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Tomorrow, Niala Boodhoo will have the second of our two part series on hidden assets in the industrial Midwest (part one is here). Niala’s story focuses on agriculture. It’s one of the biggest industries in our region, but many older farmers are having trouble finding someone to take over the land once they retire. It’s a problem our colleagues at Harvest Public Media have been tracking closely. Here’s a video they produced about one farmer in Kansas:

There’s a lot more to talk about for the future of agriculture. Be sure to check back here tomorrow to catch Niala’s story, and find out why FFA is growing in popularity, even in cities like Chicago.

It’s hard to find a rock star who speaks more directly to the Midwest than Bruce Springsteen. Over the years, his gritty, blue-collar themed music has highlighted the struggles of the working class in songs like “Youngstown” and “We Take Care Of Our Own” from his newest album, Wrecking Ball.

Bruce Springsteen, 2007, The Palace of Auburn Hills/photo by Micki Maynard

Now, The Boss’ 1982 album Nebraska, considered by critics to be one of his best, has inspired a theater group in Chicago.

Next month, the Tympanic Theater Company debuts Deliver Us From Nowhere: Tales From Nebraska. It’s an evening of 10 short plays from 11 different playwrights and 10 different directors, each inspired by a song from the album. The show runs April 26 to May 20.

Here’s how the company describes it: “The evening is filled with lost souls and terrifying characters such as specters, murderers, and supernatural dogs, as well as an ensemble of musicians performing original music based on the plays themselves, with a different musician playing every weekend of the run.”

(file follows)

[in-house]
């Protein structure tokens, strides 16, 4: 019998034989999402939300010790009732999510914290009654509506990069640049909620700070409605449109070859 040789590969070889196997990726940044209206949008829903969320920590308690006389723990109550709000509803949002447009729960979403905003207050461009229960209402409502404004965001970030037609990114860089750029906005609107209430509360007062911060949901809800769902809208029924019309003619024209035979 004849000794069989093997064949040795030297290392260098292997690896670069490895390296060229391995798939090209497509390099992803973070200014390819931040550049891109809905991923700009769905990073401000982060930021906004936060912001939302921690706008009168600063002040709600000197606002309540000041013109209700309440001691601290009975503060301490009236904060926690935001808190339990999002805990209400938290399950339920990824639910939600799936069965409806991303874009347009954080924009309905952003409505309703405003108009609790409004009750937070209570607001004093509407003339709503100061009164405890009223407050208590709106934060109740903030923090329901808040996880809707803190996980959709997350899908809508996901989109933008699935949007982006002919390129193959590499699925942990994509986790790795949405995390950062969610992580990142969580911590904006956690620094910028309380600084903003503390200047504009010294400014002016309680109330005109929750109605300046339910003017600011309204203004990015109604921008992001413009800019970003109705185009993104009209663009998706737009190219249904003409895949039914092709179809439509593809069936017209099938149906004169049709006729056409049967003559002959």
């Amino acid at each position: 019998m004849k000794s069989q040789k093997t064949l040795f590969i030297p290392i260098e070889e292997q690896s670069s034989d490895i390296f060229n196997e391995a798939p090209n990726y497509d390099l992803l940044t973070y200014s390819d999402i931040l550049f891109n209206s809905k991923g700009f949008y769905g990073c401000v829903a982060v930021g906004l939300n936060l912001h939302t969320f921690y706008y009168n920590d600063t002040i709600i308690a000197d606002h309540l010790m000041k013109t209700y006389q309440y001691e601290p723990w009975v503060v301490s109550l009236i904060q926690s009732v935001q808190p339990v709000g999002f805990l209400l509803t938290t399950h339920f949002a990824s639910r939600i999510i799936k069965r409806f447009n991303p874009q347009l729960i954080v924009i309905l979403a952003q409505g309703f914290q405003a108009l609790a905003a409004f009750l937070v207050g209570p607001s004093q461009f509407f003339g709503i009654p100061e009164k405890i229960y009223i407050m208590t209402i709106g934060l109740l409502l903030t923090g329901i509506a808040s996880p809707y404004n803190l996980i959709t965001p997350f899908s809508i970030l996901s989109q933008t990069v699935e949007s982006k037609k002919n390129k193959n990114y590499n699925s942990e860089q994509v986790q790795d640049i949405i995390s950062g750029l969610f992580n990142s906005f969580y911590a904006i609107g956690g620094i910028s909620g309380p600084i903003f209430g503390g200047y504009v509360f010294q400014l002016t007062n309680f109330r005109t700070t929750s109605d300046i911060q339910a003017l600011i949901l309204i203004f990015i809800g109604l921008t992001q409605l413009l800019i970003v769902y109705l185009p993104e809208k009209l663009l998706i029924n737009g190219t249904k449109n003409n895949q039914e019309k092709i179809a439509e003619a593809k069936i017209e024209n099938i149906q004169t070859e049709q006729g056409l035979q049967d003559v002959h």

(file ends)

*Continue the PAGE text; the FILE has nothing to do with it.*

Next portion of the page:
Sound like something you’d want to see? You can find more information here.

Meanwhile, do you have a favorite from Nebraska — or a favorite Springsteen song?

Indiana Gov. Mitch Daniels

Welp, looks like Mitch Daniels stepped in it.

The Indiana governor held a press conference on Monday to reflect on accomplishments made in the latest legislative session. He talked about getting approval for full-day kindergarten, a smoking ban and a new agreement to have Amazon collect Indiana sales tax. He also talked about Right to Work, the most controversial, and significant, change in Indiana law in the past year.

Daniels said, after passing Right to Work, three companies have decided to expand their business in Indiana. Only one company, the MBC Group, has been identified publicly. Daniels said even more companies are in negotiations with the state, thanks to Right to Work.

“I probably underestimated how important an addition to our already excellent business climate this was going to be,” Daniels said during the press conference.

There’s just one thing: the one company Daniels named that expanded because of Right to Work didn’t actually expand because of Right to Work.

The Associated Press tracked down the president of MBC Group, Eric Holloway.

“We are not a union shop,” Holloway told the AP. “The effect that this was going to have was not going to affect our decision one way or another.”

Holloways company is planning an expansion that’s expected to create 101 jobs, and include $4.1 million in new investment.

The Right to Work mixup seems to have come from a press release issued from the governor’s office last month. The release included this quote from Holloway:

“With its low tax environment, robust infrastructure, superb logistic support network and ‘right to work’ status, Indiana was a no-brainer location for us.”

Holloway tells the AP he did sign off on the quote, “but probably would have changed it had he noticed the ‘right to work’ language.”

And, Holloway says he personally supports Right to Work.

But with all the controversy about Right to Work, those who support it are eager to point out the benefits. In the case of the MBC Group, the claim was a little ahead of the facts.

The Indiana AFL-CIO was quick to jump on the mistake. On its website, the union said:

While it’s not shocking, it’s disappointing that our officials would stoop to this level in order to deceive the public which they are supposed to represent. It’s equally disgusting that the administration is clearly pressuring businesses that are applicants for or recipients of state economic development incentives into furthering this deception.

This should cast doubt on any future claim made about this legislation’s economic impact.

The gaffe could also have implications beyond Indiana’s borders. As Right to Work becomes an issue in Ohio and Minnesota, you can count on this story coming up again.